said: Aug 13, 2006
 44 posts

You know, Mr. Villasurda, I think you are underestimating the ability of children to learn. Let’s use the language model as you did. An infant does not hear one peron repeating the same word over and over. He or she hears many different people saying that word: a mother with a high voice, a father with a gruff voice, perhaps a grandparent whose native language is other than what the baby will be raised in, maybe a 2 year old sibling whose pronunciation is a little rocky. He or she also pulls the same word from the cacophany that is radio and television, or what he hears at daycare, church, or in the grocery store. In our area is a large community of Laotian families. Many of the young children act as interpreters for their parents, who speak only Laotian or perhaps a little English that is heavily accented. Yet the children speak perfect, unaccented English! How do they instinctively know the correct pronunciation? They hear many versions of the same word from birth.
They also learn two very different languages at the same time.
I can just see profcornelia’s daughter putting an extra grace note in Humoresque. Do you see the gleam in her eye? She has created new music, just as a toddler creates new language from what he hears. He says, “Hold me,” to his mother. He has not heard people repeating over and over to him, “Hold me.” Rather, he has heard, “Do you want me to hold YOU?”
Certainly it is less confusing to a 4 year old beginner to hear Lightly Row only played one way, but he or she could listen to it on several different instruments. Also, there are going to be an extremely limited number of recordings of many of the early Suzuki pieces. However, one of my own children had a toy that played Lightly Row ending on the key note instead of the 3rd. She always commented on it, but never played it wrong on the violin (she was 5.) I would think that by the time they are playing the Bach minuets, that listening to other recordings in addition to the Suzuki recordings will only make the musical experience richer for the students. In fact, there are no Suzuki recordings of the Mozart concertos in Violin book 9 and 10 because there were already so many good recordings.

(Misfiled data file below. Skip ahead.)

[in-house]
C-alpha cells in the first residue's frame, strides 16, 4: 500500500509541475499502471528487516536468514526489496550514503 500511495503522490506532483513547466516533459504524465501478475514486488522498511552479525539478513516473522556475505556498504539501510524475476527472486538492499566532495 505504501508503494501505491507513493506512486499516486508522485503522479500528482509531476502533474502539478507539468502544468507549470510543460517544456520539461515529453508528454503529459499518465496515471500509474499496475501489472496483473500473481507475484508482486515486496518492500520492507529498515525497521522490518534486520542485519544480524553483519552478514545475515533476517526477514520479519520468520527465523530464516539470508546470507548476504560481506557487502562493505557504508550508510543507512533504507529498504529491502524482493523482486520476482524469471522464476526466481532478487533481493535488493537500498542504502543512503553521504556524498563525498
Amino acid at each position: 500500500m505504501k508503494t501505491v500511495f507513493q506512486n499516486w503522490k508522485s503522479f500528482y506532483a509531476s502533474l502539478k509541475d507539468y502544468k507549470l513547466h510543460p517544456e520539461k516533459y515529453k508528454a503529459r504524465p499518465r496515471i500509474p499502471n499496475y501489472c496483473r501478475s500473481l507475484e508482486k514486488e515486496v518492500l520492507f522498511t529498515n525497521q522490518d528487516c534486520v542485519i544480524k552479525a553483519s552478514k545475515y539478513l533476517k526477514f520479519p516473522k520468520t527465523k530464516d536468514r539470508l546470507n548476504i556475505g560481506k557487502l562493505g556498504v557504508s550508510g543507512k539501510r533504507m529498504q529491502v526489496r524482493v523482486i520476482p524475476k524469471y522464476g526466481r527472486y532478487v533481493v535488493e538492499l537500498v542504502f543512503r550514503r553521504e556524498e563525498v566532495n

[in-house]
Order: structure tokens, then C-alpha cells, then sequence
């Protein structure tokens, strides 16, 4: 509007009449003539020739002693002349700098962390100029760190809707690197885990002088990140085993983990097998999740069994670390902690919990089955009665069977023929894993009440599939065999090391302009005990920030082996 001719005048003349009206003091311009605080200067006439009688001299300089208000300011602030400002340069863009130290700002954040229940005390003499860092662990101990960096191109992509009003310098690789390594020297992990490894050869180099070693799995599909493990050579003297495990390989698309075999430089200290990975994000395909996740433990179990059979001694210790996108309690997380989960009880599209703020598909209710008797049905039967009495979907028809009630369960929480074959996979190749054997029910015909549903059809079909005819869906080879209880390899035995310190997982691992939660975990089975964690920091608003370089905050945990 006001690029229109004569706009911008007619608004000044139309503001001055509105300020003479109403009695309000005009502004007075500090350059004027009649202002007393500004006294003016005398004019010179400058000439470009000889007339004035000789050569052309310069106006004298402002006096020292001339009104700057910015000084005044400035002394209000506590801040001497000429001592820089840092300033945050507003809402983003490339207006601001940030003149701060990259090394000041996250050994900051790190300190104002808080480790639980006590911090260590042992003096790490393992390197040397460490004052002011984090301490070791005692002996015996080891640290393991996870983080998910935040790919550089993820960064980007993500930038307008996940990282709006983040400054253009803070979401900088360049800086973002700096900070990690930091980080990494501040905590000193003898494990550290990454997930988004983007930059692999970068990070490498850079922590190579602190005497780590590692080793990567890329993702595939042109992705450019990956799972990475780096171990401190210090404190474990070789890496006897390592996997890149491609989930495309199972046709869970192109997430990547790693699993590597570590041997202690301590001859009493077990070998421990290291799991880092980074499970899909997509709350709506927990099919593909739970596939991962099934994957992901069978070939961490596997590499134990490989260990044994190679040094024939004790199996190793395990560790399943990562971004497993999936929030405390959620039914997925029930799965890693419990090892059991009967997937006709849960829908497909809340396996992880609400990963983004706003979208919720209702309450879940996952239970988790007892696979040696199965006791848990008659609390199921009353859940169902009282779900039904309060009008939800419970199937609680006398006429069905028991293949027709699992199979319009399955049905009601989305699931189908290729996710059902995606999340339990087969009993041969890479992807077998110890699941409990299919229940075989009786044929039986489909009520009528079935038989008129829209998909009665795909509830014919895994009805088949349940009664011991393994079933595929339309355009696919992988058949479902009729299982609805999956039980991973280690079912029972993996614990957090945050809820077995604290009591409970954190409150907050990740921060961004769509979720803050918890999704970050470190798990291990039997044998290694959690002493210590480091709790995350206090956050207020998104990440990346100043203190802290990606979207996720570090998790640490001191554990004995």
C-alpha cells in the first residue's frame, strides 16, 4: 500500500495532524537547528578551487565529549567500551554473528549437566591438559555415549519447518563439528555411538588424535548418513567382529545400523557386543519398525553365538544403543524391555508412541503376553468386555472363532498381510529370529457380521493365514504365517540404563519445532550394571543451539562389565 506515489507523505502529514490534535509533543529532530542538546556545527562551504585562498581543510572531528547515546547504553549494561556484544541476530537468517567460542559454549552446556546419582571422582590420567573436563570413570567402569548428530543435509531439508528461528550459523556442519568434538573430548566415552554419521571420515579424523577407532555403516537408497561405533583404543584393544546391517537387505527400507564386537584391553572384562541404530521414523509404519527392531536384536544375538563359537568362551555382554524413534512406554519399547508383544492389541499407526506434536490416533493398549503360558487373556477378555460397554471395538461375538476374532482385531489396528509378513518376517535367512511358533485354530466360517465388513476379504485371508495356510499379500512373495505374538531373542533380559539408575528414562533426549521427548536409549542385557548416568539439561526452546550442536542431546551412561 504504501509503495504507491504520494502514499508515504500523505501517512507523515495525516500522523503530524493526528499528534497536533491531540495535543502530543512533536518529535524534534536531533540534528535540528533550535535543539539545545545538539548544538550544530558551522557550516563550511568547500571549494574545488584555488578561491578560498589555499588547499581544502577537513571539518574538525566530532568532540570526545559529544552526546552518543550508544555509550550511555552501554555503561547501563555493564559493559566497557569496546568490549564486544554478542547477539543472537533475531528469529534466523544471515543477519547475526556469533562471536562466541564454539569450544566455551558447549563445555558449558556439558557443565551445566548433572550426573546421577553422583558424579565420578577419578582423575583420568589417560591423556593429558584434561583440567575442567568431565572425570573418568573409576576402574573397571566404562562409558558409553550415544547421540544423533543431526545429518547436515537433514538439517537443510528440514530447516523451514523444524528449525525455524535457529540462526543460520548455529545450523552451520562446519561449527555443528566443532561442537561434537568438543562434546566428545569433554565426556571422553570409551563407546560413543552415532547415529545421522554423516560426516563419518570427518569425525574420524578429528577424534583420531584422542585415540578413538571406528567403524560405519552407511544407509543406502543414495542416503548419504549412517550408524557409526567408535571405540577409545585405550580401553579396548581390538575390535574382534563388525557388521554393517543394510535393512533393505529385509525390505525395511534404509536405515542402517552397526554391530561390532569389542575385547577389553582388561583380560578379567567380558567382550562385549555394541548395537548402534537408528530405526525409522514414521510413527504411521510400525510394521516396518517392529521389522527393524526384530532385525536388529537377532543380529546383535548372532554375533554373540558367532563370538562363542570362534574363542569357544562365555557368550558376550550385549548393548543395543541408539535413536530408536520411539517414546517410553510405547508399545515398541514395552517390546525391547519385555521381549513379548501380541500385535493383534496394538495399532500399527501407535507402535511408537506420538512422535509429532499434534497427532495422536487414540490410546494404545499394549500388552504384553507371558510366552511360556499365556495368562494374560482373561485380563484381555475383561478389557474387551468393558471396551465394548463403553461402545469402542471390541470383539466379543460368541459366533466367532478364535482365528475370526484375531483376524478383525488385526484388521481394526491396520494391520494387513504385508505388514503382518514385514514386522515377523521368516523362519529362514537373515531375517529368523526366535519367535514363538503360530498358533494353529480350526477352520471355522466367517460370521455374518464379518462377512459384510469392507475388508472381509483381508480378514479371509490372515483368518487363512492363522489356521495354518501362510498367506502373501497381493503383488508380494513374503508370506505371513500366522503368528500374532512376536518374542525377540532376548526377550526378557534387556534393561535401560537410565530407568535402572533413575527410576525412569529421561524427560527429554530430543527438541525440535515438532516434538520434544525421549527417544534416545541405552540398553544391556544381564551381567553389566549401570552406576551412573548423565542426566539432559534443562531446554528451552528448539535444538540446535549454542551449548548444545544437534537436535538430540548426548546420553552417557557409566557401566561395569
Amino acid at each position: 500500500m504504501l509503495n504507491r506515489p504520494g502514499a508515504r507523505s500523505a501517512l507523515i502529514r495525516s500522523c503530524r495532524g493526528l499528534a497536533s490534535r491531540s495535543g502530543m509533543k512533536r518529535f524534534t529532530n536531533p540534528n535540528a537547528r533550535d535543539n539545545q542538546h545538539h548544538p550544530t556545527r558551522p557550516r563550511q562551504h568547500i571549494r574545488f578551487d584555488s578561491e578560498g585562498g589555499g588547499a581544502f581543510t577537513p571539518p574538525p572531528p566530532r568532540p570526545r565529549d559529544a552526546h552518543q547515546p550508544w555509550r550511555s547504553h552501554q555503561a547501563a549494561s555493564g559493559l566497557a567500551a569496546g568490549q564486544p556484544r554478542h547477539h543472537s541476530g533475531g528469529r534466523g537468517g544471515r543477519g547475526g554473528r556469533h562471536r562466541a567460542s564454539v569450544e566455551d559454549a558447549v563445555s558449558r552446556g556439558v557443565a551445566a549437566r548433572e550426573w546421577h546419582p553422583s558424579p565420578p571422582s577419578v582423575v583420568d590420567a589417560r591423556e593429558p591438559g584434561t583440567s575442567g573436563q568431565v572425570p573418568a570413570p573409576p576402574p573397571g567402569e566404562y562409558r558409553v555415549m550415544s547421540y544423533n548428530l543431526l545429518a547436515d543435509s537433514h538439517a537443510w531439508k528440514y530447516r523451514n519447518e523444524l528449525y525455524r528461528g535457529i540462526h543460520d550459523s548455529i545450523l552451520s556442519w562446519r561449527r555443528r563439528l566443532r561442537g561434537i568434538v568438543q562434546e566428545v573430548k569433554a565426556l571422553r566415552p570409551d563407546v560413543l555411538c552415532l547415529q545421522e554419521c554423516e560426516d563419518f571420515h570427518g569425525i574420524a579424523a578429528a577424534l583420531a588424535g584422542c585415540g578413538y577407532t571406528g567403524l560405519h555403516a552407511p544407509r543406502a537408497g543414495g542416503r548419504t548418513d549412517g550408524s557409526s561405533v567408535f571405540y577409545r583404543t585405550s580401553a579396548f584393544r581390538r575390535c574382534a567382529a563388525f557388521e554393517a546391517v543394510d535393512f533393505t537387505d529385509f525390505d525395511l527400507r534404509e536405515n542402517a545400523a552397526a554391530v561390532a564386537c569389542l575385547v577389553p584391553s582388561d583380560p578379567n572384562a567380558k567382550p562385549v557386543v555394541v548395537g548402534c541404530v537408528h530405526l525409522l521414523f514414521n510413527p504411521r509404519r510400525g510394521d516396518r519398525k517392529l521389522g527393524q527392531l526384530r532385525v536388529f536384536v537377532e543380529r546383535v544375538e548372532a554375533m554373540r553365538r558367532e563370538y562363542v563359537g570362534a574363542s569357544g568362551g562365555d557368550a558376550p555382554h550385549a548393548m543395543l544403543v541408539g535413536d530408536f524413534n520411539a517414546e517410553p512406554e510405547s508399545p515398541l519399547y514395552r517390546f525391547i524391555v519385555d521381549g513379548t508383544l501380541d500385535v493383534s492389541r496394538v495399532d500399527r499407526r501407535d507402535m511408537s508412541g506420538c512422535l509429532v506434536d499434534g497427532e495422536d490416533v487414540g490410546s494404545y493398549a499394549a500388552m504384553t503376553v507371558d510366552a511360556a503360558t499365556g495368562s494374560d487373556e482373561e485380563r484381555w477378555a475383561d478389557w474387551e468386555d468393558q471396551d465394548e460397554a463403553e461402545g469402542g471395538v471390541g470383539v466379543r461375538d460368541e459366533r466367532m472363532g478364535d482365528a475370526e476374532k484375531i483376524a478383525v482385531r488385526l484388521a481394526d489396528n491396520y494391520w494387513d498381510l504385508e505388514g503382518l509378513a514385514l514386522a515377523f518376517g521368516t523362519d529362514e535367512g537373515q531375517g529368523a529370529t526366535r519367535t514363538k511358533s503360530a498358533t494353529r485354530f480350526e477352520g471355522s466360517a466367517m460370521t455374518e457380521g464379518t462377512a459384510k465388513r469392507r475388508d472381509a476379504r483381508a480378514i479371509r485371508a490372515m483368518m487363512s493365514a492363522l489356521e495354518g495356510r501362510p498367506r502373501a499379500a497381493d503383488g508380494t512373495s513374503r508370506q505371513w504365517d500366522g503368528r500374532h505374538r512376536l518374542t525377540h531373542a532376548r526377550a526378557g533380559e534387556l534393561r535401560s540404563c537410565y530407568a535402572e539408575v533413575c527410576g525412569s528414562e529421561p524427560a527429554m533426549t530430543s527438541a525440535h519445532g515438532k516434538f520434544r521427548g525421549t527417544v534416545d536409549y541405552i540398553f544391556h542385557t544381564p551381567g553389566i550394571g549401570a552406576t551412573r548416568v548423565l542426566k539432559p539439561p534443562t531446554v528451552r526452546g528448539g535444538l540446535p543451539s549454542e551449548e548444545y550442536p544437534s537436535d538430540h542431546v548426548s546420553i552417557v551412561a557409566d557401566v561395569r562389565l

I say to profcornelia, “Seize the day,” or as it were, “Carpe Deum.”

said: Aug 16, 2006
 104 posts

Kidadvocate—your post was uncanny—I thought a lot about Mr. Villasurda wrote, but the same analogy came to my mind—that children do not learn words by hearing one person repeat them over and over the exact same way. Since Dr. Suzuki refers to the Mother Tongue approach, we have to assume the analogy holds true in all areas.

A few thoughts: I agree with Mr. Villasurda that the bread-and-butter needs of listening should be met with the Suzuki School recordings. I’m not playing the other recordings as a substitute for the School recordings—but we listen to a lot of recordings, and I don’t think it would be very enriching to ONLY listen to the school recordings. My children have no trouble learning their pieces. In fact, because they do listen to one another practice as well, I always count that as listening time (the older hears her review pieces when the younger ones practice, and the younger ones hear “ahead” when the older one practices). I wonder if listening to another person play a pice in your presence is even more powerful a tool for learning than the recordings. Remember that Dr. Suzuki’s students’ mothers learned to play as well—likely they listened and watched their mothers practicing. I can do that for piano, but alas, not for violin.